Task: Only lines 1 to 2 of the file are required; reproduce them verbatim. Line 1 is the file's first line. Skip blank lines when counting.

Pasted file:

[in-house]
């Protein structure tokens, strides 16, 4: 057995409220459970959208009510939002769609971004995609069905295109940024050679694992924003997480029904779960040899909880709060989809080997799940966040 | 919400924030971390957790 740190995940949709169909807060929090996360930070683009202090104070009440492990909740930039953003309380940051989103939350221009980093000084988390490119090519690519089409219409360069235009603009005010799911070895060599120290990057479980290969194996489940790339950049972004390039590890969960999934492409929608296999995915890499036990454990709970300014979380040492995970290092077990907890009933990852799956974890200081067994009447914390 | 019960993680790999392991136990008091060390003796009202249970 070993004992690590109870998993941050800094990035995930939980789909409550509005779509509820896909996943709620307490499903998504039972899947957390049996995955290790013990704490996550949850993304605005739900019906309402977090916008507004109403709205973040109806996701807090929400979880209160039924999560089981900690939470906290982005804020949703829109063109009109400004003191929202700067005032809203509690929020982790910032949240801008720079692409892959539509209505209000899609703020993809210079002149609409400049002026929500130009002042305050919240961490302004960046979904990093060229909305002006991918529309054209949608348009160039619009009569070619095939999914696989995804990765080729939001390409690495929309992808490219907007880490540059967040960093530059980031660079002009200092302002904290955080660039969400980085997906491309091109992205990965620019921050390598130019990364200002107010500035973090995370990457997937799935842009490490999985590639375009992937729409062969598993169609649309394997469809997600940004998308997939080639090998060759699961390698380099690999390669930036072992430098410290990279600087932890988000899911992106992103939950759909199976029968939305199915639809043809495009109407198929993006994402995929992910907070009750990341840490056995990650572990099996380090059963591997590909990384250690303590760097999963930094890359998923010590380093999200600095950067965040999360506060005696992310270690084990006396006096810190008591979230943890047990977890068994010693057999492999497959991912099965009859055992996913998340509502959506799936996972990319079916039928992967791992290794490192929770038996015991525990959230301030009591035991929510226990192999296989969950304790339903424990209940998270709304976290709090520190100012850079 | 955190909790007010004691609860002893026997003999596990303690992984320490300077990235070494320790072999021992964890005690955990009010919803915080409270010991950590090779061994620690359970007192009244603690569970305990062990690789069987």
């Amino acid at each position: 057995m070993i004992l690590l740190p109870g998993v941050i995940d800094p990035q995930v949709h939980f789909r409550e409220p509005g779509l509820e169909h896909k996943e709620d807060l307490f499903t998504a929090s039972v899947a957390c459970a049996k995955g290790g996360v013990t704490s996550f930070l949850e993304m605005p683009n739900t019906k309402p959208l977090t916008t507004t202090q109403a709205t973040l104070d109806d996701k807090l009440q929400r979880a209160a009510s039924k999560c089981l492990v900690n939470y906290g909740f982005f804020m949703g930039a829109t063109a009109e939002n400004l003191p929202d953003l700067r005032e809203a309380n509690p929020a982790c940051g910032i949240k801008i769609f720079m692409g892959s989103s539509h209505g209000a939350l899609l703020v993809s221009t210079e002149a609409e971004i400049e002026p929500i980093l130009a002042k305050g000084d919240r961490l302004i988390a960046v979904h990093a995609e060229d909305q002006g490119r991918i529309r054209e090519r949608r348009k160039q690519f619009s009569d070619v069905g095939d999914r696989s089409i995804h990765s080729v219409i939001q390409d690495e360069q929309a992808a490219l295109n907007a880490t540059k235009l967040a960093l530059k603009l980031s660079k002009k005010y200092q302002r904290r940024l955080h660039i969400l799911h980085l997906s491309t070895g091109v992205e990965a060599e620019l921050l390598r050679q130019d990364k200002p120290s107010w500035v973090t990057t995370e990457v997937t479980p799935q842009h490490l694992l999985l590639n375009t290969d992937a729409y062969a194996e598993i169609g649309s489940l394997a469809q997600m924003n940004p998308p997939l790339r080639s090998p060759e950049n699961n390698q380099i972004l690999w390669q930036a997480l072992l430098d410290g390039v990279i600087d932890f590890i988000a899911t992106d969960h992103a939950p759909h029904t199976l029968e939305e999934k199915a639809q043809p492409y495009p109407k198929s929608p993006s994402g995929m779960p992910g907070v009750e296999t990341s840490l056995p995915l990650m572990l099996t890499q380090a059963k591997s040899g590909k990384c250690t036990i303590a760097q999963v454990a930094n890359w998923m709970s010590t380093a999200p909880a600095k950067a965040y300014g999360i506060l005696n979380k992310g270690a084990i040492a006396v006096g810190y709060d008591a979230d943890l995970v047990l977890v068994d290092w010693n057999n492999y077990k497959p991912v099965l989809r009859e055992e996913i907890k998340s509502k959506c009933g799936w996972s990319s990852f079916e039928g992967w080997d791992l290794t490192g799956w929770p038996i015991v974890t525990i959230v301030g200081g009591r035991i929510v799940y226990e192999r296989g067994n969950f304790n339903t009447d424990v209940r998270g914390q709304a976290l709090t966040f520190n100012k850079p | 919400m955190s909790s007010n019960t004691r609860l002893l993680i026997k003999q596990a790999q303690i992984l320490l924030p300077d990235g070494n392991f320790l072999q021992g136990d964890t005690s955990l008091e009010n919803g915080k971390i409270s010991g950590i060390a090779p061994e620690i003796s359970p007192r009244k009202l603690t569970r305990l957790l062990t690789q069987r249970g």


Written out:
[in-house]
């Protein structure tokens, strides 16, 4: 057995409220459970959208009510939002769609971004995609069905295109940024050679694992924003997480029904779960040899909880709060989809080997799940966040 | 919400924030971390957790 740190995940949709169909807060929090996360930070683009202090104070009440492990909740930039953003309380940051989103939350221009980093000084988390490119090519690519089409219409360069235009603009005010799911070895060599120290990057479980290969194996489940790339950049972004390039590890969960999934492409929608296999995915890499036990454990709970300014979380040492995970290092077990907890009933990852799956974890200081067994009447914390 | 019960993680790999392991136990008091060390003796009202249970 070993004992690590109870998993941050800094990035995930939980789909409550509005779509509820896909996943709620307490499903998504039972899947957390049996995955290790013990704490996550949850993304605005739900019906309402977090916008507004109403709205973040109806996701807090929400979880209160039924999560089981900690939470906290982005804020949703829109063109009109400004003191929202700067005032809203509690929020982790910032949240801008720079692409892959539509209505209000899609703020993809210079002149609409400049002026929500130009002042305050919240961490302004960046979904990093060229909305002006991918529309054209949608348009160039619009009569070619095939999914696989995804990765080729939001390409690495929309992808490219907007880490540059967040960093530059980031660079002009200092302002904290955080660039969400980085997906491309091109992205990965620019921050390598130019990364200002107010500035973090995370990457997937799935842009490490999985590639375009992937729409062969598993169609649309394997469809997600940004998308997939080639090998060759699961390698380099690999390669930036072992430098410290990279600087932890988000899911992106992103939950759909199976029968939305199915639809043809495009109407198929993006994402995929992910907070009750990341840490056995990650572990099996380090059963591997590909990384250690303590760097999963930094890359998923010590380093999200600095950067965040999360506060005696992310270690084990006396006096810190008591979230943890047990977890068994010693057999492999497959991912099965009859055992996913998340509502959506799936996972990319079916039928992967791992290794490192929770038996015991525990959230301030009591035991929510226990192999296989969950304790339903424990209940998270709304976290709090520190100012850079 | 955190909790007010004691609860002893026997003999596990303690992984320490300077990235070494320790072999021992964890005690955990009010919803915080409270010991950590090779061994620690359970007192009244603690569970305990062990690789069987």